Vladimir Vasilyev v. Russia

Application no. 28370/05
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The applicant Mr Vladimir Aleksandrovich Vasilyev, a Russian national was born in1953. In 1996 he was arrested for attempted rape and several counts of murder. Later in December, 1997 he was convicted of rape and murder and was sentenced to death by the Supreme Court of the Komi Republic. In 1999 the President of Russia issued an act of clemency in respect of the applicant, replacing the death penalty with life imprisonment. The applicant sought a supervisory review of the clemency but remained unsuccessful.

During his detention from 1996 to 2000, he was kept at various detention facilities at Sosnogorsk remand center. In 2001 he was transferred to Solikamsk colony no. 2 in the Perm Region. During his time in the various prisons and detention centers, he was treated for several illnesses including frostbites, tuberculosis, diabetes, diabetic angiopathy (the generic term for a disease of the blood vessels) and other diseases. He was advised medication to lower his blood glucose and a diet accordingly. He was administered ‘Maninil’, an oral blood-glucose-lowering drug.

In 2005 the applicant lodged various complaints alleging inadequate treatment of diabetes, reading material on diabetes, insufficient nutrition and other health concerns including lack of orthopedic footwear. His allegations were rejected by the authorities stating that adequate treatments for his disease were given to him as per the joint Decree no. 640/190 of the Ministry of Health and Social Development and the Ministry of Justice, on Organization of Medical Assistance to Individuals Serving Sentences or Detained (hereinafter “the Regulation”)and the prison authorities, stated that the applicant was not provided with orthopedic footwear because of its unavailability. In 2005 he was admitted in prison hospital for his dental treatment which was well served. In 2006 the applicant complained about chest pain and was given medication. In the next three years, he underwent several check-ups and complaints. In 2009 the medical panel confirmed that the applicant was suffering from diabetes (Type 2) diagnosis and symptoms of encephalopathy but it ruled out any in-patient treatment.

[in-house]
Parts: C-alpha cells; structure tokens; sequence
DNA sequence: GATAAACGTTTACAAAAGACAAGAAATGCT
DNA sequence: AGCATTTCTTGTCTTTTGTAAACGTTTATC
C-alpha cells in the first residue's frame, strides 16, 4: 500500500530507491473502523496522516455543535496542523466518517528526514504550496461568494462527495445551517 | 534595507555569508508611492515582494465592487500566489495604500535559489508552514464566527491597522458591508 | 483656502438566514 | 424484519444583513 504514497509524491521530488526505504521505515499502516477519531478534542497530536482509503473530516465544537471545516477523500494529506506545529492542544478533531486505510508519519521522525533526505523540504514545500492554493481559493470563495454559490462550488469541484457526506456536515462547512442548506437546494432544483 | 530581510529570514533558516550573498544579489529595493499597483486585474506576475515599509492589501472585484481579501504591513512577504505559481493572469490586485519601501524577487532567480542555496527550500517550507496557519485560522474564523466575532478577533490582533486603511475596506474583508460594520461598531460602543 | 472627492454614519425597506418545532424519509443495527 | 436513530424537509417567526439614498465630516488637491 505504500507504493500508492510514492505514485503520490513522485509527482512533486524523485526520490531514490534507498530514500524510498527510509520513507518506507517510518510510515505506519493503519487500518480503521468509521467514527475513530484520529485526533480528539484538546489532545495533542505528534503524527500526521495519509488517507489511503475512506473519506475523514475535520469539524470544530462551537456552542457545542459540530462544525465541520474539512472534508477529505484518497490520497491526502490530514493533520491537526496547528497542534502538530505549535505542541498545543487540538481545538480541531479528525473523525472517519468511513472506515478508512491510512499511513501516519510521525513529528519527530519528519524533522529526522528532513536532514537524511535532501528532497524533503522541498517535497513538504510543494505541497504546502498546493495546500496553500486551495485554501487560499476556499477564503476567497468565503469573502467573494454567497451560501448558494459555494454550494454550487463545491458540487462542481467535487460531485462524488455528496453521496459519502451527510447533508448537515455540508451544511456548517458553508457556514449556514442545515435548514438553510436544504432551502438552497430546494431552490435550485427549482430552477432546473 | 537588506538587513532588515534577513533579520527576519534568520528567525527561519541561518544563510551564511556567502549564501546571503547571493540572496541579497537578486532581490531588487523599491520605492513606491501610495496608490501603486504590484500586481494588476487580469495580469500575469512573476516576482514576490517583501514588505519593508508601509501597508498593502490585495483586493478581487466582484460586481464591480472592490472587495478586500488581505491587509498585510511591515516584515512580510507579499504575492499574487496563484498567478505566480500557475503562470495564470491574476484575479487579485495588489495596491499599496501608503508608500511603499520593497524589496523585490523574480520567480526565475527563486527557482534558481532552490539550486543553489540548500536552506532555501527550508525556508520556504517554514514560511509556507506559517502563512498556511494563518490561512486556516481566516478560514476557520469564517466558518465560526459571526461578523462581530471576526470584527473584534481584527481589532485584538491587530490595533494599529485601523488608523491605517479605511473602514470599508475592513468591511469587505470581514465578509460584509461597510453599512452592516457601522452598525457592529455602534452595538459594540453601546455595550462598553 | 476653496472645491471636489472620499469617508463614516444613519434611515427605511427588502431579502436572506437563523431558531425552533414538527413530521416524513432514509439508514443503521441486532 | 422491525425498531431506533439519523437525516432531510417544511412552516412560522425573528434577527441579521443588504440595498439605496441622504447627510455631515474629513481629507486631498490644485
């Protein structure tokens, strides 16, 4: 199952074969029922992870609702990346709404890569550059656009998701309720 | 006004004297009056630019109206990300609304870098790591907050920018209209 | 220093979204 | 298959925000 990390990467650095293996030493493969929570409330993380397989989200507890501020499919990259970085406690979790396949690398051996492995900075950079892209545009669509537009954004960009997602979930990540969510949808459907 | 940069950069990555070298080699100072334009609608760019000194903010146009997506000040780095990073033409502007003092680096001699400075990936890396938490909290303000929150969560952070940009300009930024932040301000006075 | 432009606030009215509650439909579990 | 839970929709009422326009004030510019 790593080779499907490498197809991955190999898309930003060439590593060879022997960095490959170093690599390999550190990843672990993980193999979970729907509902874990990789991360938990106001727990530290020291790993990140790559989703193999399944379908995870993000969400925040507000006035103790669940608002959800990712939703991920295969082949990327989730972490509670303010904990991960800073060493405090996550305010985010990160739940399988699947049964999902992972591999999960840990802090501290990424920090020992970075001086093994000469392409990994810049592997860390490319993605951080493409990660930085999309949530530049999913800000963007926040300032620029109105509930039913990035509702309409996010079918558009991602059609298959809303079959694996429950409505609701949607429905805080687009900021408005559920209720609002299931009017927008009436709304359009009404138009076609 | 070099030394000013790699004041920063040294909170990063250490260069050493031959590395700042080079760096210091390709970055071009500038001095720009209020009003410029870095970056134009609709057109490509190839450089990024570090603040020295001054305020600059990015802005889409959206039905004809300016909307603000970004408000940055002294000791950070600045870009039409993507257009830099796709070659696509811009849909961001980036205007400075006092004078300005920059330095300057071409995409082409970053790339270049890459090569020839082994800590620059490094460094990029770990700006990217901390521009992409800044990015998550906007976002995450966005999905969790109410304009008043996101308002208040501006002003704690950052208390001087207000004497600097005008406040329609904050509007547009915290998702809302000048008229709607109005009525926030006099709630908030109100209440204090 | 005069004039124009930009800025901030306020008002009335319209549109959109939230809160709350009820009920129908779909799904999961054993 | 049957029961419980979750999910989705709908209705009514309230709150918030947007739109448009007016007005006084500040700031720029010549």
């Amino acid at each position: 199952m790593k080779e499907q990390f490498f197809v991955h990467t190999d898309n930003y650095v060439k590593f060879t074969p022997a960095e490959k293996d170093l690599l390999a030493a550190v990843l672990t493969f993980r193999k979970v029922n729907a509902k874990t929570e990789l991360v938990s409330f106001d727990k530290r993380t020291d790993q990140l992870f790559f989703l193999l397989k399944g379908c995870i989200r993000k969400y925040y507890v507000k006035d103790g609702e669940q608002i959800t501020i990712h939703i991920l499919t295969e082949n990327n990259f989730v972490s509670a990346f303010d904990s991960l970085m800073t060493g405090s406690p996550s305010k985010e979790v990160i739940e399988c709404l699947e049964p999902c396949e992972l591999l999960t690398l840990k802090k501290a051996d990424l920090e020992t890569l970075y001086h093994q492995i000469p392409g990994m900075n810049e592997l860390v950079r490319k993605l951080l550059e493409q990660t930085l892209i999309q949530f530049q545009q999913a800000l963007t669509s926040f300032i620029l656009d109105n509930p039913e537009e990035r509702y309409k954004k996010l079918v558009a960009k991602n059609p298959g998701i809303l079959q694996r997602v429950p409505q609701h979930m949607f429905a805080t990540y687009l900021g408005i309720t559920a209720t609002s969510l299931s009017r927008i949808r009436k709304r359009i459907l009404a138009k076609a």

The applicant made a civil complaint before the Ukhtinskiy District Court of the Komi Republic (hereinafter “the District Court”) against the Ukhta Department of the Interior, the Federal Ministry of Finance, the Prosecutor’s Office of the Komi Republic and three detention facilities. In the complaint, he alleged that he was not given the requisite medical assistance in 1996 and as a result of medical negligence on the part of the detention facility authorities’ parts of his feet were amputated. He also alleged that he had not been given a special diet adapted to his diabetes in the late 1990s. The District Court dismissed his claim on procedural grounds on several occasions.
The applicant re-submitted his claims before the district court in 2003, which appointed an expert committee. The expert committee ruled that the treatment administered to the applicant was appropriate. In 2005 the District Court held a hearing at which the applicant was neither present nor represented and finally it rejected his claims. The applicant went in appeal to the Supreme Court. He was informed by the Supreme Court that his absence would not stop or pause the proceeding. Despite the warning, the applicant was neither present nor represented at the appeal hearing. The Supreme Court upheld the first-instance judgment.
Finally an application was made before the European Court of Human Rights under Article 34 of the Convention for the Protection of Human Rights and Fundamental Freedoms
(hereinafter “the Convention”) alleging inadequate treatment in the detention facility resulting in violation of Article 3 of the Convention which provides that “No one shall be subjected to torture or to inhuman or degrading treatment or punishment.” The applicant further alleged the violation of Article 6 of ECHR citing unfair civil proceedings. He argued that the proceedings had been unfair because he had not been afforded an opportunity to be present at his court hearings due to detention.

The European Commission of Human Rights (hereinafter “the Commission”) declared the application admissible in respect of the applicant’s complaints concerning medical assistance after 18 January 2005 and the fairness of the civil proceedings but it declared the remainder application inadmissible. The Commission had to determine “whether during the relevant period of detention the applicant needed regular medical care, whether he was deprived of it as he claims, and if so whether this amounted to inhuman and/or degrading treatment contrary to Article 3 of the Convention.” The Court held that the prison authorities did not violate Article 3 of the Convention with respect to his complaints regarding dietary requirements, deficiency of dentures, and deterioration of eyesight.